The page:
Amy Foxe, Lord Howe Island Board
The western array of solar panels was completed in late January, and cabled up to the battery and distribution board so that the full design capacity of solar generation is available. There has been an extensive testing and commissioning period during which some unplanned outages occurred. These outages appear to have occurred as a result of the Tesla Powerpack undergoing some commissioning checks and then hitting a fault when they were restored for full automatic use.
Fault-finding by the Photon and Tesla teams on the mainland and in Europe has been occurring with the issues to be diagnosed and rectified before the Board accepts completion of the project. We apologise for any inconvenience caused by the outages and the team have been working to avoid any repeat of the issue whilst we work out the root cause and the solutions for repair in parallel.
A significant event occurred on 5th March which is certainly worth mentioning and celebrating whilst the project team continue to work towards practical completion. A combination of slightly lower than average overnight demand and very clear morning skies provided the perfect conditions for the solar PV and solar-charged battery to take the island load for a full 24 hour period. The majority of the time the generators would be powered up to support the Island’s electricity needs from early morning through to the time when there is sufficient clear sky and solar penetration for the PV cells to take over. We all have a role to play in reducing our need for diesel in these early morning hours by practising energy efficiency in our purchase and running of appliances overnight, and by switching electrical devices off it they don’t need to run all night long. If we all do this, we could increase the likelihood of renewable energy powering the Island community for 24hr a day.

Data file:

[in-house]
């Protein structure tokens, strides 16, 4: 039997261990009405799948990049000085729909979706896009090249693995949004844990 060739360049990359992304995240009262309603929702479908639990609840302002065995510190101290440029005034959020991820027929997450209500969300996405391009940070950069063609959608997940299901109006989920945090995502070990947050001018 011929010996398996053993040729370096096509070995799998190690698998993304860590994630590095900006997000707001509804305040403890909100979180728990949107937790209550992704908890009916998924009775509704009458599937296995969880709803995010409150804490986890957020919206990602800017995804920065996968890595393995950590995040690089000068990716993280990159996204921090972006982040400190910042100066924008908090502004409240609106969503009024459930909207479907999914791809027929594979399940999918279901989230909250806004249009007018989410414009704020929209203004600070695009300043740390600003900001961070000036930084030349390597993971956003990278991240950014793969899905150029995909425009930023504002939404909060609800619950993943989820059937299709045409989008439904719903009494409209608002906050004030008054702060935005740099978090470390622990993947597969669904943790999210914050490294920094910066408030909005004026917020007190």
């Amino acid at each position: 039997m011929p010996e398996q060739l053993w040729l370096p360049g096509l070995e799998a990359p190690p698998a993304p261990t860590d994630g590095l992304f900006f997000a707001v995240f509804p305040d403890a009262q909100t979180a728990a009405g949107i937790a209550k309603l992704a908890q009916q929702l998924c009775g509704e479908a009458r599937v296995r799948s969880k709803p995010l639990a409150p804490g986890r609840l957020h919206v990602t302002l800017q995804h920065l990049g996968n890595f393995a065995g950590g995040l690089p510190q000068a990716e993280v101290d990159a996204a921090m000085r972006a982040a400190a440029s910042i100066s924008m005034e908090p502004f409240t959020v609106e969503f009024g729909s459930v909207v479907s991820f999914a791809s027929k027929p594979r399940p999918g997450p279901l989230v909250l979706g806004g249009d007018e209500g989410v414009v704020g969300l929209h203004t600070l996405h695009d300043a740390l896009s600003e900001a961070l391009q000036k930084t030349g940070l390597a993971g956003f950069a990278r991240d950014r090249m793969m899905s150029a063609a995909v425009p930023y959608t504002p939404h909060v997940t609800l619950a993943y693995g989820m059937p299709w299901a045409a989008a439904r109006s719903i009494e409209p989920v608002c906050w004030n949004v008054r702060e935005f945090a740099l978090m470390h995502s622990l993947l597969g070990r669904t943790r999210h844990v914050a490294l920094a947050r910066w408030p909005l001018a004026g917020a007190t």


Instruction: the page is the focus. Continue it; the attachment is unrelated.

Between 9th and 13th March some acoustic monitoring stations were installed at the three locations around the Island that were also subject to monitoring many years ago at project inception. These stations and handheld measurements taken on the site would have detected any noise from the Tesla battery inverters and the solar inverters to ensure that the development complies with the acoustic emissions thresholds set in the conditions of consent. It is anticipated that there will be no detectable noise emissions from the site, and that the ambient noise of wind, waves and birds will exceed anything that can be detected from the solar generation site.
Once the teething issues are resolved and the Board accepts the overall completed solar project, an announcement will be made. Phase 2 of the project will then commence, which includes the construction of the composting toilet near the head of the Middle Beach Track, fence repairs to some of the pre-existing fences and the installation of interpretive signage around the site. These will take a little time to commence, so there will be little site activity in the short-to mid-term whilst project planning and procurement takes place.
The soil and gravel mounds are as a result of scraping the site, and are being stored behind the new Powerhouse shed. They will be used on site once plastics and contaminants are removed. The soil will be used as earth-forming for the composting toilet and cannot be removed from the site.
Removal of this material is in contravention of the Environmental Planning and Assessment Act. The old wind monitoring mast has been felled, and once cut up for transport, will be disposed of appropriately.
Shortly the Building Certifier will attend site to issue the Occupation Certificate, and Photon will reach the Practical Completion milestone, which marks completion of construction and the start of the 12 month and 24 month monitoring and performance guarantee periods. The Board would like to acknowledge and thank the Photon and Solmech team who have spent the better part of the last year living with us on the Island to progress the project.
This article appeared in The Lord Howe Island Signal, 31 March 2021.